The new Cry Baby for bassists proves big, tasty wah sounds can be tapped from a mighty small pedal.
Clip 1 - Bass in passive mode. Neck pickup soloed.
Clip 2 - Bass in active mode. Pickups blended with slight bass and mid boost.
If you watch John Bohlinger’s recent Rig Rundown with Tim Commerford, you’ll enjoy a lengthy conversation about the raging bassist’s pedals. At the front of Commerford’s effects board is a white wah pedal that, as he puts it, “looks like it’s made for a baby’s foot.” Humor aside, the pedal in question is no child’s toy. It’s the latest addition to Dunlop’s Cry Baby family, called the Mini Bass Wah. And it contains useful features for bassists that are packaged into a frame about half the size of a conventional Cry Baby. Bassists from Bootsy Collins to Cliff Burton have used wah pedals to add articulations and unique textures to their bass lines, so I was excited to see if the Mini Bass Wah would continue or improve on tradition.
A Brand New Rocker
The wah effect on a Cry Baby is typically activated by stomping on a switch located under the toe of the foot control. In lieu of tradition, the Mini Bass Wah employs a spring-loaded rocker pedal and silent auto-return switching technology. This system instantly engages the wah as the rocker control is depressed.
When the foot raises off the pedal, the rocker automatically returns to an upward position—bypassing the wah effect. Dunlop also utilizes this technology in the full-size 105Q Bass Wah and a minority of other Cry Baby models.
The Mini Bass Wah contains similar circuitry to the 105Q, and the side of the aluminum chassis has two knobs. The volume control allows a player to balance the sound level when the effect is engaged, while the neighboring Q control adjusts the width of the wah frequencies. Higher Q settings deliver dramatic sweeps by enhancing brighter frequencies and vocal-like qualities. Lower settings are darker, with subtle filtering.
Dunlop’s auto-return delay control is a welcome feature. This dial inside the Mini Bass Wah determines how long the wah effect rings out after being disengaged. Proper setting of the control creates near-seamless transitions from the effected and native signal.
While exploring the Mini Bass Wah at home, my signal chain consisted of a Ritter R8 5-string plugged into the Cry Baby, and then into a Bergantino B|Amp paired with a Bergantino HD112. Keeping the pedal in its factory setting, I set the Ritter to passive mode and balanced the effect with the volume control. Within seconds, the Mini Bass Wah inspired funky, filtered sweeps and wacky wah-laden warbles. However, I found the auto-return switching to be a little touchy as it briefly interrupted the signal with a split second of silence. This is where the auto-return delay control is a big benefit. I simply opened the bottom plate and adjusted the rotary control so the effect would ring out enough to create a smoother transition from effect to bypass mode.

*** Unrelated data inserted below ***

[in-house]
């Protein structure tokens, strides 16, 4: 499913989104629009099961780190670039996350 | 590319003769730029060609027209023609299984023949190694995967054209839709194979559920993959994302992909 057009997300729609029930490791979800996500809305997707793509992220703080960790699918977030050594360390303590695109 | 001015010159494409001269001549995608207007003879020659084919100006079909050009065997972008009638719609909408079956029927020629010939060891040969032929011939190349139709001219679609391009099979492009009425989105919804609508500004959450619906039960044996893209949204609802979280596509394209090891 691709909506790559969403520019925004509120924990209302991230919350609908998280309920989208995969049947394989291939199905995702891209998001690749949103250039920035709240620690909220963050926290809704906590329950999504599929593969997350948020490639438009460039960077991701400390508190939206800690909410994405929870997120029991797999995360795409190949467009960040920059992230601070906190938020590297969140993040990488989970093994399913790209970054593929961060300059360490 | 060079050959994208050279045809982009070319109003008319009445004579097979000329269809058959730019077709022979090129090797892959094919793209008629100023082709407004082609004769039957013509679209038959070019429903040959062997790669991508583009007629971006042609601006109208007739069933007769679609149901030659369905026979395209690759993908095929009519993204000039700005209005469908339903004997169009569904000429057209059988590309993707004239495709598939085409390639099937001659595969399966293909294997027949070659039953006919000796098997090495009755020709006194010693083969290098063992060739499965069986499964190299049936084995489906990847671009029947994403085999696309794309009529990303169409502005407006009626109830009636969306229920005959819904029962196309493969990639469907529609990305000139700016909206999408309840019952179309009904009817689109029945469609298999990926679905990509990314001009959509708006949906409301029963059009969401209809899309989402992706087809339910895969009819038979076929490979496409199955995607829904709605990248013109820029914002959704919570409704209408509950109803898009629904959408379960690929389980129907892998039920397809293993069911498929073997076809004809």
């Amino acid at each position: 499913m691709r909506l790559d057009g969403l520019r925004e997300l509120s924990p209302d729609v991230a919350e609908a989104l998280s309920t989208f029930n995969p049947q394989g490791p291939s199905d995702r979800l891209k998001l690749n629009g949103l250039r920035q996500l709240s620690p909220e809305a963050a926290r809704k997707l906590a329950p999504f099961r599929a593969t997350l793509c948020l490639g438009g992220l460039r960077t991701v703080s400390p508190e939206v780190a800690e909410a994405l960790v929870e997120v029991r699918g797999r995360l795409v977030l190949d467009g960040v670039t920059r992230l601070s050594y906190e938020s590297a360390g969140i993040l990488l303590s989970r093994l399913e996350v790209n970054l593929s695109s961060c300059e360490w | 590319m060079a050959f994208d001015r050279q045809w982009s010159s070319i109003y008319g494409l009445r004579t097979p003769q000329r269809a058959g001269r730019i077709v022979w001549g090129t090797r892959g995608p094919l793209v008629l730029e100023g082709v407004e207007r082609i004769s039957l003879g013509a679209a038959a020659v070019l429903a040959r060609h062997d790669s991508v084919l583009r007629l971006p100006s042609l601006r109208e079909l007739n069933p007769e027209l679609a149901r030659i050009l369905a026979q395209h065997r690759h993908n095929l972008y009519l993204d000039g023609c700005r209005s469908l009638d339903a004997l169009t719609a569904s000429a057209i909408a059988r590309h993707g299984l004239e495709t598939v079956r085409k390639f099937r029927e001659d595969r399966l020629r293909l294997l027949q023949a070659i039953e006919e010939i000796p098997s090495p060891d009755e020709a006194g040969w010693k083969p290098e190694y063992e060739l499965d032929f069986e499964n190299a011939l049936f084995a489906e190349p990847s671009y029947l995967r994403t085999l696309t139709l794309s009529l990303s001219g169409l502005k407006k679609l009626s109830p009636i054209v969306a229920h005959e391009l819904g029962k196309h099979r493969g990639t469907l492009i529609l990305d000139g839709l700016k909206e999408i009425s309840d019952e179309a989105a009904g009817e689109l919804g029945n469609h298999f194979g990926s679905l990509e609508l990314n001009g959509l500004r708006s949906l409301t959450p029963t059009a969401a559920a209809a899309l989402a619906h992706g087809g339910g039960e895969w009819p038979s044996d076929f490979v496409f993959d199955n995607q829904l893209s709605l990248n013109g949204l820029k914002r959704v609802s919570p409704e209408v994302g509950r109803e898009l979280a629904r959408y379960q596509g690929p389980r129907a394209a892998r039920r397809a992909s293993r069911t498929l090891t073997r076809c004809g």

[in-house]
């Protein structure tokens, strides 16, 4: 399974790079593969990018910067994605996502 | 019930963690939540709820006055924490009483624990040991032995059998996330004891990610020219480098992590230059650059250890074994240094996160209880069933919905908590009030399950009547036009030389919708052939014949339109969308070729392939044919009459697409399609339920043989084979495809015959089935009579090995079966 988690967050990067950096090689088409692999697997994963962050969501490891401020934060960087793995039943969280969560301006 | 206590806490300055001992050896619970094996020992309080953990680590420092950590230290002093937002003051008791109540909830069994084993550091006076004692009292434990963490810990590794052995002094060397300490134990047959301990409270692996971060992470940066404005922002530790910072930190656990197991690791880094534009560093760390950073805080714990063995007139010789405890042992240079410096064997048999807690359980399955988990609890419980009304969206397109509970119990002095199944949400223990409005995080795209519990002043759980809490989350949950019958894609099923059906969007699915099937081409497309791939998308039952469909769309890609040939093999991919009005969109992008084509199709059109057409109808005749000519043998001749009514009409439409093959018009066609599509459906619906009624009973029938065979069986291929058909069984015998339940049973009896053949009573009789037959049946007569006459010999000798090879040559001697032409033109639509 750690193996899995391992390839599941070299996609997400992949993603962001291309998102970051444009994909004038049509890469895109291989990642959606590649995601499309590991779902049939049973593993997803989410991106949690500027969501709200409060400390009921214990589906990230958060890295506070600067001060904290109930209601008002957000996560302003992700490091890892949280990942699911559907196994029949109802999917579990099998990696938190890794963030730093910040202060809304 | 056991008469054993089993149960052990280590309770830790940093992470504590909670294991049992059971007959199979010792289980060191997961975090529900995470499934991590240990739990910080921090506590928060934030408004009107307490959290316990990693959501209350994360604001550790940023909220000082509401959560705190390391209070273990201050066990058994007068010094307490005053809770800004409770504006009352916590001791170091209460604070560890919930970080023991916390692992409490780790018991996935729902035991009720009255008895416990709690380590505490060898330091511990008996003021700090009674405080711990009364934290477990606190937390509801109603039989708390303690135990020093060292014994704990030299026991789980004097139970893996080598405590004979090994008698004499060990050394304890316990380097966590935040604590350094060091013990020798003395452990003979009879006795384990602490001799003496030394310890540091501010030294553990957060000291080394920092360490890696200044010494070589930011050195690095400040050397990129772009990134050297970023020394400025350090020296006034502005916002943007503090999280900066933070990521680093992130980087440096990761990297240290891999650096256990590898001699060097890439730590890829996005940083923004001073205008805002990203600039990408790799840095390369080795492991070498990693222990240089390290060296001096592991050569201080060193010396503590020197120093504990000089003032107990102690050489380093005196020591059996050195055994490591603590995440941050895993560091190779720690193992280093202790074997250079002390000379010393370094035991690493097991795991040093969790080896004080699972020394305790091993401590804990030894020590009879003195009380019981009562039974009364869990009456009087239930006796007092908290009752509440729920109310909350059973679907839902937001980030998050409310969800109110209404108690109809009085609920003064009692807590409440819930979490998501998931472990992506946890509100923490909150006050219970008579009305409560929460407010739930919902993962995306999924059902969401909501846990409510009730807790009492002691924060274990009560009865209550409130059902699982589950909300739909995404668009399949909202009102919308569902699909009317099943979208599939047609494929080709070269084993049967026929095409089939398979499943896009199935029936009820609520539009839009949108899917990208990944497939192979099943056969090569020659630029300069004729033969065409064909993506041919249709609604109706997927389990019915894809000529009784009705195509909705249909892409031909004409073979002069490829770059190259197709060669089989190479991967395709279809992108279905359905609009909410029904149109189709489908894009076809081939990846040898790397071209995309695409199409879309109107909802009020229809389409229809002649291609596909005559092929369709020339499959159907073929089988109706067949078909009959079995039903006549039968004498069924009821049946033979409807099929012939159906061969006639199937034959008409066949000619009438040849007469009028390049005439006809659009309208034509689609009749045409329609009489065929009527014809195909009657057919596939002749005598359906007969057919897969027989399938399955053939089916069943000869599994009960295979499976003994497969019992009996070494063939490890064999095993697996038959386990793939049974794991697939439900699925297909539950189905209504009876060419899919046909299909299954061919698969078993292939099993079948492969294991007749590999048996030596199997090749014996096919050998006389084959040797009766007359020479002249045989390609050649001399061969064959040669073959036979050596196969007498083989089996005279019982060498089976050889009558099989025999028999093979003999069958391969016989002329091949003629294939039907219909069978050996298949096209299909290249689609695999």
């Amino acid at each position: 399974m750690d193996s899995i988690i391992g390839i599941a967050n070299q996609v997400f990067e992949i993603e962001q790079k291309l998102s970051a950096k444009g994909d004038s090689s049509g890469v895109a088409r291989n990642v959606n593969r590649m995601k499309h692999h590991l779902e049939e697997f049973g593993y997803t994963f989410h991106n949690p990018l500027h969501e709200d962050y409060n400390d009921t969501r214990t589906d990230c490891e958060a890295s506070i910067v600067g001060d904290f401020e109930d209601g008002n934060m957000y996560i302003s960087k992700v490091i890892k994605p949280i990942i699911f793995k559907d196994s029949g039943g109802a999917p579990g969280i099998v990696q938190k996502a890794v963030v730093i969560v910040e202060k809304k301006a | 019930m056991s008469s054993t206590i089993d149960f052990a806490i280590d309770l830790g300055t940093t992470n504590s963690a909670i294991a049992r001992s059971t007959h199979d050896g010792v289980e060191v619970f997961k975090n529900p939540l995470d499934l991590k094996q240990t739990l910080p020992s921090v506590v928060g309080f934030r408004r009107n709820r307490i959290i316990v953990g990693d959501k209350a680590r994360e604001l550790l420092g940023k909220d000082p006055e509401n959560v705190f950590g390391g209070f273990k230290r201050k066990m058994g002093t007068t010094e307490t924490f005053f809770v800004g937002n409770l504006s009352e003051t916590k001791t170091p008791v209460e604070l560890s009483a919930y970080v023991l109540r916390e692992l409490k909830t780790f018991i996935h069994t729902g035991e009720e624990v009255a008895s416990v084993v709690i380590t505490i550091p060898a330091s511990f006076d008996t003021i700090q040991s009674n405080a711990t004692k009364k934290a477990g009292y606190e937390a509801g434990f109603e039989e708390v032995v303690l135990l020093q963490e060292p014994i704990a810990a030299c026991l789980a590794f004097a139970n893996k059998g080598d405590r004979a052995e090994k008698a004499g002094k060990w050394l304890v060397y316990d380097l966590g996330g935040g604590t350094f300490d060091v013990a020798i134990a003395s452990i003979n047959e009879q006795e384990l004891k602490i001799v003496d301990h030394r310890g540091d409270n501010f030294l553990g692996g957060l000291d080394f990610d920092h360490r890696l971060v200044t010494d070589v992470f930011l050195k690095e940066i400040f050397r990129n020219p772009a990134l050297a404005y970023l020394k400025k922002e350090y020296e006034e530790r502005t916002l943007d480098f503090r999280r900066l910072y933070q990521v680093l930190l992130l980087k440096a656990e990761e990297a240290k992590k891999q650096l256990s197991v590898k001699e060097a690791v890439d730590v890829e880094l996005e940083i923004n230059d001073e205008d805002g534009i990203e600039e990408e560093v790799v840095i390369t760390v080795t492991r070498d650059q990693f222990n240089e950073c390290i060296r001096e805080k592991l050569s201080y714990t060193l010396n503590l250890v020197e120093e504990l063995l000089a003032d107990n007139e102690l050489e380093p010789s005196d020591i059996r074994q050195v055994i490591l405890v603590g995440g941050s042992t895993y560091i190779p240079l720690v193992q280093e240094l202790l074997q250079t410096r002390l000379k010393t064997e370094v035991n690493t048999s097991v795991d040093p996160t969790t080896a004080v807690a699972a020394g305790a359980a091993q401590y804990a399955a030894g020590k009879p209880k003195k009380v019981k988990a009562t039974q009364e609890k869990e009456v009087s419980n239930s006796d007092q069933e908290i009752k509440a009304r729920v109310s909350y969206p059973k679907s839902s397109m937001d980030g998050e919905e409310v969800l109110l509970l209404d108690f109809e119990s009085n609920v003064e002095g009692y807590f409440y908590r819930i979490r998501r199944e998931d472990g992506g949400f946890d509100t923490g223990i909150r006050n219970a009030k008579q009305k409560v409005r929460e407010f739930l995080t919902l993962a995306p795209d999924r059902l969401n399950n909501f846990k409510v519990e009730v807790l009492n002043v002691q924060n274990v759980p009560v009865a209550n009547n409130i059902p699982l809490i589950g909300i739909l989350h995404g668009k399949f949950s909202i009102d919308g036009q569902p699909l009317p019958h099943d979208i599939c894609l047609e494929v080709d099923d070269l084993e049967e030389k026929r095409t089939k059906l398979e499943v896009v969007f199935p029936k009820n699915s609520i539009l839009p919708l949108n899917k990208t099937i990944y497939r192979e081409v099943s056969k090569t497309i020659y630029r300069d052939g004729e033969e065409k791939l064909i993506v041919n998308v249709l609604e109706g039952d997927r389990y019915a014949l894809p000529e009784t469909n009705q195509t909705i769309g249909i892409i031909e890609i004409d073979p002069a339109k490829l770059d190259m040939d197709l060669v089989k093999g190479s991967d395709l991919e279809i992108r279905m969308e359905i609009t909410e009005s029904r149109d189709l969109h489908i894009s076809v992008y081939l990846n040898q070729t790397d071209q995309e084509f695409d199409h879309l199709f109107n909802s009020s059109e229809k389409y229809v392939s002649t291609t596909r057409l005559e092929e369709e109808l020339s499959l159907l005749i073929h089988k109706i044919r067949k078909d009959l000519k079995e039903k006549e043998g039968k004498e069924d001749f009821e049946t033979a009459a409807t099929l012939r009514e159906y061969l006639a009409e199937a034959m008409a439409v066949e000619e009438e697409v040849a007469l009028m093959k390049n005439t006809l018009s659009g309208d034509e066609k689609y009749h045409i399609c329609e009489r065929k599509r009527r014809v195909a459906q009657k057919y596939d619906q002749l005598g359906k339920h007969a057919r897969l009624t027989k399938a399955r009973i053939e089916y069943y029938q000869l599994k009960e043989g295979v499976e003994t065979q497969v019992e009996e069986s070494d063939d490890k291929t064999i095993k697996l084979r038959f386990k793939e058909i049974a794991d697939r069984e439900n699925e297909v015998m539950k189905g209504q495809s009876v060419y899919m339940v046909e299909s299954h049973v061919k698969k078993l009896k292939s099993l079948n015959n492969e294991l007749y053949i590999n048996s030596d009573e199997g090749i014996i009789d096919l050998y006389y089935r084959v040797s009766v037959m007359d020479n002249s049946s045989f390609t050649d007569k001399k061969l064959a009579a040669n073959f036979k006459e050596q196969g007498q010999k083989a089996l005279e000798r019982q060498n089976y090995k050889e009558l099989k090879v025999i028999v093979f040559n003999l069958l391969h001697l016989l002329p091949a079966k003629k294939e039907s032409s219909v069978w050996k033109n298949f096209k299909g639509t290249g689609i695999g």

I began to get comfortable with the nuances of the Mini Bass Wah over time, similar to someone getting used to a clutch on a manual transmission. Rocking the pedal up and down, I adjusted the Q control to a width that leaned towards brighter sounds, which allowed me to strum sharp, rhythmic wacks or slow, enveloping wahs.
Once I felt familiar with the pedal, it was time to take it to the stage for a soul gig. I again connected the Ritter bass/Dunlop duo to a Bergantino B|Amp and paired it with Bergantino HD210 and HD112 cabinets. I pushed the Q control to almost maximum for brighter sweeps and balanced the volume for level consistency—ideal settings for shaping the bass lines for classic R&B and soul. During Stevie Wonder’s “I Wish,” I soloed the neck pickup and stomped the Mini Bass Wah to the beat of the pulsing quarter-note bass line. The responsive, spring-loaded pedal gave the notes an accented, textured timbre that made the familiar passage even funkier. With the Ritter’s pickups balanced, I coordinated the pedal with slaps and pops over Cheryl Lynn’s “Got to Be Real.” As on the Stevie Wonder tune, the pedal’s sweeping filter gave the lively bass line a vocal quality—rife with blossoming wahs. The expressive Mini Bass Wah had become so easy to use, I found myself adding some of its flavor on nearly every tune in the three-hour show. Excessive? Indeed. But this pedal is pretty damned fun.
Dunlop has developed another welcome addition to the Cry Baby series for bassists. Its small footprint minimizes space on a pedalboard and it boasts features that will reward professionals to novices with pleasing tonal shaping and cool textures. If you’re looking to jump into the world of wah—or are already savvy and curious to audition a pedal that deviates from traditional wah design—make sure the Dunlop Mini Bass Wah is on your must-try list.
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Designed for utmost comfort and performance, the Vertigo Ultra Bass is Mono’s answer to those who seek the ultimate gigging experience.
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The Generation Collection of acoustic guitars features the exclusive Gibson Player Port designed to offer a unique and immersive sonic experience.